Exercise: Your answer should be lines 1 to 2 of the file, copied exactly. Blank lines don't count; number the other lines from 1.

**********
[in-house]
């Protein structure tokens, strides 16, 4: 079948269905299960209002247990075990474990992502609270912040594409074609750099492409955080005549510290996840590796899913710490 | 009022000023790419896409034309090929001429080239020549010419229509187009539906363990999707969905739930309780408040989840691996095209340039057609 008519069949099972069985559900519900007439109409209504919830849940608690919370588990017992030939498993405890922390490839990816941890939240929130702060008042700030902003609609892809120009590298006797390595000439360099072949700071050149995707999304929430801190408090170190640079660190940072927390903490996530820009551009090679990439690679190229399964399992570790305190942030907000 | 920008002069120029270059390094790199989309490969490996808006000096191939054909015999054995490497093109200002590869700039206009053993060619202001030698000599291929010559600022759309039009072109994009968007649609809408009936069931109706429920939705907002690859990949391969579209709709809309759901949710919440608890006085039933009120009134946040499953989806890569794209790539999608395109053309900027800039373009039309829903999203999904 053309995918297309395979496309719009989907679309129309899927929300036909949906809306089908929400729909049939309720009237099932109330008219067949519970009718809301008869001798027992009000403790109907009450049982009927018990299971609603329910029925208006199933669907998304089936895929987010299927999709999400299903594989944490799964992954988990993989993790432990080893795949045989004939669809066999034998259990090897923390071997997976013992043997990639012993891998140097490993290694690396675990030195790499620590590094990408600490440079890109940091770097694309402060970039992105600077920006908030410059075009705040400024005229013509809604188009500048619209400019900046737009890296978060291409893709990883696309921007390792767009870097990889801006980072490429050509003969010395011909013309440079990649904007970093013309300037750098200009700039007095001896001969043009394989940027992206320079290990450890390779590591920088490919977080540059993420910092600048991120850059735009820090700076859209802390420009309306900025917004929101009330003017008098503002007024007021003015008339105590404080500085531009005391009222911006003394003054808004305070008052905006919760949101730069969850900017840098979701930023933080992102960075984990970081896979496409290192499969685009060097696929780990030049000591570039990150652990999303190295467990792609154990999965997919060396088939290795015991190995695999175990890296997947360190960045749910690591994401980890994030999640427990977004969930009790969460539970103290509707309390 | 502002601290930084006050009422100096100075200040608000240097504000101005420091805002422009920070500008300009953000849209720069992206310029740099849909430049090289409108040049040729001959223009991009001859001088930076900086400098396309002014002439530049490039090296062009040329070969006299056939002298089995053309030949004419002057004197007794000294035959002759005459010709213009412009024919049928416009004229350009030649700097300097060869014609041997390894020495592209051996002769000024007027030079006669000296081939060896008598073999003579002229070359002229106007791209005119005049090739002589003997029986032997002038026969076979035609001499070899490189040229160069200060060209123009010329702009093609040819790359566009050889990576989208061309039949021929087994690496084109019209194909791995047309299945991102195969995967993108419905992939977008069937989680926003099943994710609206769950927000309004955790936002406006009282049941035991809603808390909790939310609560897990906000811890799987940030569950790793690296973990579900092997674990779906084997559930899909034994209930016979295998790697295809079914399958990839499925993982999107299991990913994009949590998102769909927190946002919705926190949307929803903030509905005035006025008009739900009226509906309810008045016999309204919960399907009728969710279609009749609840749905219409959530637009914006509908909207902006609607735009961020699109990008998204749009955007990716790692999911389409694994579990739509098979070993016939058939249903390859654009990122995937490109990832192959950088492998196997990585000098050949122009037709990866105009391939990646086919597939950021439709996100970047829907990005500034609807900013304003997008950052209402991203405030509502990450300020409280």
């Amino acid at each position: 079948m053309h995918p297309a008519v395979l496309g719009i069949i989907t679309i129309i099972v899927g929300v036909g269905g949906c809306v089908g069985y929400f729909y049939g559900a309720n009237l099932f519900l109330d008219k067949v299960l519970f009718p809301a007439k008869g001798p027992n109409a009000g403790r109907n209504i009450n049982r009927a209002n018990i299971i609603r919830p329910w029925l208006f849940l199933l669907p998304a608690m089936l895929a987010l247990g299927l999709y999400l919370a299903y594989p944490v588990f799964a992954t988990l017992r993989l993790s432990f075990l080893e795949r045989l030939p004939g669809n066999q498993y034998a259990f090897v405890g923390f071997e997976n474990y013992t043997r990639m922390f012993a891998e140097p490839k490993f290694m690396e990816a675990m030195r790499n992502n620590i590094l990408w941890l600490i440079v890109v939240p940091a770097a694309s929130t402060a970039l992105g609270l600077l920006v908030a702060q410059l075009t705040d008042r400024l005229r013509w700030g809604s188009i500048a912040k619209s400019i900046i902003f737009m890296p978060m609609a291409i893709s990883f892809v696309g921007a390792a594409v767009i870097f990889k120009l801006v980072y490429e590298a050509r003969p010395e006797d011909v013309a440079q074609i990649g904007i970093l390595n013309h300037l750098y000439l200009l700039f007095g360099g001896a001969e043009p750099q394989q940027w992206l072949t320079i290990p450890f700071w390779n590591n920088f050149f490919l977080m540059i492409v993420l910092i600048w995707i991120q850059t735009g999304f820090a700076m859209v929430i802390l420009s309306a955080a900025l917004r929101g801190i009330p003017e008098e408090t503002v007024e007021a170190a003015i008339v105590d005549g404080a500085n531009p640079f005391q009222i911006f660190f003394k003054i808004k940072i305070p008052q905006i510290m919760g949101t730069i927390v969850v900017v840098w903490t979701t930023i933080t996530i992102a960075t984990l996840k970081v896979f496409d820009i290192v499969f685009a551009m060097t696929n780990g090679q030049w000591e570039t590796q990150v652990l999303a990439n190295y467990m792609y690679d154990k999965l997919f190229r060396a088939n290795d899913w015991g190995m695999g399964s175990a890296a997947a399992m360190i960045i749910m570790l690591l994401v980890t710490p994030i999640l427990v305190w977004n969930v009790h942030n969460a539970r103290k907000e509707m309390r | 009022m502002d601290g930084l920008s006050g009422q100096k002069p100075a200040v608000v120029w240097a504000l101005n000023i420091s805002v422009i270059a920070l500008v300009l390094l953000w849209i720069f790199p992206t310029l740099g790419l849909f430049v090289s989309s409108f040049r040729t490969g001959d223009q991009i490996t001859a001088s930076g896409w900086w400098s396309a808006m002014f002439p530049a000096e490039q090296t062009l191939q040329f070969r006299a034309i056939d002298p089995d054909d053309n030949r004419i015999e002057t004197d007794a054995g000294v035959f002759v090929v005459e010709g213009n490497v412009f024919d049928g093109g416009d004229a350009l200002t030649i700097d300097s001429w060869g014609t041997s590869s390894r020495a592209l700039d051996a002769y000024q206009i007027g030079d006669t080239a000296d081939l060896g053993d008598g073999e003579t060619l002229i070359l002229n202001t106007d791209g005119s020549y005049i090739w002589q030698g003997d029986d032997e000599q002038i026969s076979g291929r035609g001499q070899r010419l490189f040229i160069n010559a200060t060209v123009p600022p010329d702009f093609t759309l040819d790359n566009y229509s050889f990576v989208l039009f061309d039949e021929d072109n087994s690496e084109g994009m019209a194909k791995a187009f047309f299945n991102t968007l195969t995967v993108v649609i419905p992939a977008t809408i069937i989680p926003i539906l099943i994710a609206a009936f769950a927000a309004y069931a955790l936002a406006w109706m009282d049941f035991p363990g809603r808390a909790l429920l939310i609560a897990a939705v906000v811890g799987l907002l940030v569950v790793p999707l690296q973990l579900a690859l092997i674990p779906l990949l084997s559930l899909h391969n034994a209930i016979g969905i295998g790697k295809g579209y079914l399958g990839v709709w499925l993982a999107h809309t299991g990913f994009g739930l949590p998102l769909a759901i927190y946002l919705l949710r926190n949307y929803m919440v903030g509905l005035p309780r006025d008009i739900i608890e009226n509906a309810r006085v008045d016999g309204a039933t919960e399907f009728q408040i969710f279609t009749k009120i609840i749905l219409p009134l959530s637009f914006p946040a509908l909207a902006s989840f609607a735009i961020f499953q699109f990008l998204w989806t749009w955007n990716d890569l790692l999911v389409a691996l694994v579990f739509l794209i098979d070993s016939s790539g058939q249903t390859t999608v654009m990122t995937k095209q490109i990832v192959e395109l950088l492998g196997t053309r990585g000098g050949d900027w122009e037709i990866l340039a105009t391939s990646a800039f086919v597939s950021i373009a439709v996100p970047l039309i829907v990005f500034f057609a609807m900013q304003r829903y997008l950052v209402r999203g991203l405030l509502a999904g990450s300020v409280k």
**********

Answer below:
[in-house]
């Protein structure tokens, strides 16, 4: 079948269905299960209002247990075990474990992502609270912040594409074609750099492409955080005549510290996840590796899913710490 | 009022000023790419896409034309090929001429080239020549010419229509187009539906363990999707969905739930309780408040989840691996095209340039057609 008519069949099972069985559900519900007439109409209504919830849940608690919370588990017992030939498993405890922390490839990816941890939240929130702060008042700030902003609609892809120009590298006797390595000439360099072949700071050149995707999304929430801190408090170190640079660190940072927390903490996530820009551009090679990439690679190229399964399992570790305190942030907000 | 920008002069120029270059390094790199989309490969490996808006000096191939054909015999054995490497093109200002590869700039206009053993060619202001030698000599291929010559600022759309039009072109994009968007649609809408009936069931109706429920939705907002690859990949391969579209709709809309759901949710919440608890006085039933009120009134946040499953989806890569794209790539999608395109053309900027800039373009039309829903999203999904 053309995918297309395979496309719009989907679309129309899927929300036909949906809306089908929400729909049939309720009237099932109330008219067949519970009718809301008869001798027992009000403790109907009450049982009927018990299971609603329910029925208006199933669907998304089936895929987010299927999709999400299903594989944490799964992954988990993989993790432990080893795949045989004939669809066999034998259990090897923390071997997976013992043997990639012993891998140097490993290694690396675990030195790499620590590094990408600490440079890109940091770097694309402060970039992105600077920006908030410059075009705040400024005229013509809604188009500048619209400019900046737009890296978060291409893709990883696309921007390792767009870097990889801006980072490429050509003969010395011909013309440079990649904007970093013309300037750098200009700039007095001896001969043009394989940027992206320079290990450890390779590591920088490919977080540059993420910092600048991120850059735009820090700076859209802390420009309306900025917004929101009330003017008098503002007024007021003015008339105590404080500085531009005391009222911006003394003054808004305070008052905006919760949101730069969850900017840098979701930023933080992102960075984990970081896979496409290192499969685009060097696929780990030049000591570039990150652990999303190295467990792609154990999965997919060396088939290795015991190995695999175990890296997947360190960045749910690591994401980890994030999640427990977004969930009790969460539970103290509707309390 | 502002601290930084006050009422100096100075200040608000240097504000101005420091805002422009920070500008300009953000849209720069992206310029740099849909430049090289409108040049040729001959223009991009001859001088930076900086400098396309002014002439530049490039090296062009040329070969006299056939002298089995053309030949004419002057004197007794000294035959002759005459010709213009412009024919049928416009004229350009030649700097300097060869014609041997390894020495592209051996002769000024007027030079006669000296081939060896008598073999003579002229070359002229106007791209005119005049090739002589003997029986032997002038026969076979035609001499070899490189040229160069200060060209123009010329702009093609040819790359566009050889990576989208061309039949021929087994690496084109019209194909791995047309299945991102195969995967993108419905992939977008069937989680926003099943994710609206769950927000309004955790936002406006009282049941035991809603808390909790939310609560897990906000811890799987940030569950790793690296973990579900092997674990779906084997559930899909034994209930016979295998790697295809079914399958990839499925993982999107299991990913994009949590998102769909927190946002919705926190949307929803903030509905005035006025008009739900009226509906309810008045016999309204919960399907009728969710279609009749609840749905219409959530637009914006509908909207902006609607735009961020699109990008998204749009955007990716790692999911389409694994579990739509098979070993016939058939249903390859654009990122995937490109990832192959950088492998196997990585000098050949122009037709990866105009391939990646086919597939950021439709996100970047829907990005500034609807900013304003997008950052209402991203405030509502990450300020409280």